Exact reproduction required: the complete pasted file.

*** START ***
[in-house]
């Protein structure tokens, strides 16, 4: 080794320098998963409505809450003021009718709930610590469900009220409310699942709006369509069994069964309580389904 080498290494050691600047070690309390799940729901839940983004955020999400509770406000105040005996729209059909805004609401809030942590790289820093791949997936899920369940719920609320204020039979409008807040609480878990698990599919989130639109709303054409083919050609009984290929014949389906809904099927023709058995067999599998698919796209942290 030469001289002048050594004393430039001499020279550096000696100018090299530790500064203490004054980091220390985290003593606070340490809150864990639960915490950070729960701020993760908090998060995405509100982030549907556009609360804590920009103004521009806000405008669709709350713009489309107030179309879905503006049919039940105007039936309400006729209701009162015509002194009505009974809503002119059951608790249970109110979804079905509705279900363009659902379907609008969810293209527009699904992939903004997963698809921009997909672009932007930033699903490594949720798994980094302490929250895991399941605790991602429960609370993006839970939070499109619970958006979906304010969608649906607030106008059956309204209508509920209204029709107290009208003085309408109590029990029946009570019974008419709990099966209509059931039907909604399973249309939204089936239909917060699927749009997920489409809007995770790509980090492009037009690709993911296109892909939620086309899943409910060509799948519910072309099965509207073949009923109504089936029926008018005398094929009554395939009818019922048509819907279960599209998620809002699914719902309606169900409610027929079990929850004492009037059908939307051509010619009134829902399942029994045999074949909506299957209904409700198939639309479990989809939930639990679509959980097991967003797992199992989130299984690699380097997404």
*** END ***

[in-house]
């Protein structure tokens, strides 16, 4: 080794320098998963409505809450003021009718709930610590469900009220409310699942709006369509069994069964309580389904 080498290494050691600047070690309390799940729901839940983004955020999400509770406000105040005996729209059909805004609401809030942590790289820093791949997936899920369940719920609320204020039979409008807040609480878990698990599919989130639109709303054409083919050609009984290929014949389906809904099927023709058995067999599998698919796209942290 030469001289002048050594004393430039001499020279550096000696100018090299530790500064203490004054980091220390985290003593606070340490809150864990639960915490950070729960701020993760908090998060995405509100982030549907556009609360804590920009103004521009806000405008669709709350713009489309107030179309879905503006049919039940105007039936309400006729209701009162015509002194009505009974809503002119059951608790249970109110979804079905509705279900363009659902379907609008969810293209527009699904992939903004997963698809921009997909672009932007930033699903490594949720798994980094302490929250895991399941605790991602429960609370993006839970939070499109619970958006979906304010969608649906607030106008059956309204209508509920209204029709107290009208003085309408109590029990029946009570019974008419709990099966209509059931039907909604399973249309939204089936239909917060699927749009997920489409809007995770790509980090492009037009690709993911296109892909939620086309899943409910060509799948519910072309099965509207073949009923109504089936029926008018005398094929009554395939009818019922048509819907279960599209998620809002699914719902309606169900409610027929079990929850004492009037059908939307051509010619009134829902399942029994045999074949909506299957209904409700198939639309479990989809939930639990679509959980097991967003797992199992989130299984690699380097997404």